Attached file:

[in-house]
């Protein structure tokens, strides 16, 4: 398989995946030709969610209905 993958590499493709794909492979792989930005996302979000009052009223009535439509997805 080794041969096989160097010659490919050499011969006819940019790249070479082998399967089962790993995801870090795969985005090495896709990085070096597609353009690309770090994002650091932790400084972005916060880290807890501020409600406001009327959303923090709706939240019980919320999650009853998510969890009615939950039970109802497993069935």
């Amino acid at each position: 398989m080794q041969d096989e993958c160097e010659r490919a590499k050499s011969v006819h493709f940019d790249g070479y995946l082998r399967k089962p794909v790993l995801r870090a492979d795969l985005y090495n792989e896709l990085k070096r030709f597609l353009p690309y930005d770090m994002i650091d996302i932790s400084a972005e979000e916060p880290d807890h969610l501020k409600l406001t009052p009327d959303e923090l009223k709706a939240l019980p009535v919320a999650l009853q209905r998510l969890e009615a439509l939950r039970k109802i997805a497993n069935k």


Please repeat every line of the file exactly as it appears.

[in-house]
């Protein structure tokens, strides 16, 4: 398989995946030709969610209905 993958590499493709794909492979792989930005996302979000009052009223009535439509997805 080794041969096989160097010659490919050499011969006819940019790249070479082998399967089962790993995801870090795969985005090495896709990085070096597609353009690309770090994002650091932790400084972005916060880290807890501020409600406001009327959303923090709706939240019980919320999650009853998510969890009615939950039970109802497993069935």
């Amino acid at each position: 398989m080794q041969d096989e993958c160097e010659r490919a590499k050499s011969v006819h493709f940019d790249g070479y995946l082998r399967k089962p794909v790993l995801r870090a492979d795969l985005y090495n792989e896709l990085k070096r030709f597609l353009p690309y930005d770090m994002i650091d996302i932790s400084a972005e979000e916060p880290d807890h969610l501020k409600l406001t009052p009327d959303e923090l009223k709706a939240l019980p009535v919320a999650l009853q209905r998510l969890e009615a439509l939950r039970k109802i997805a497993n069935k």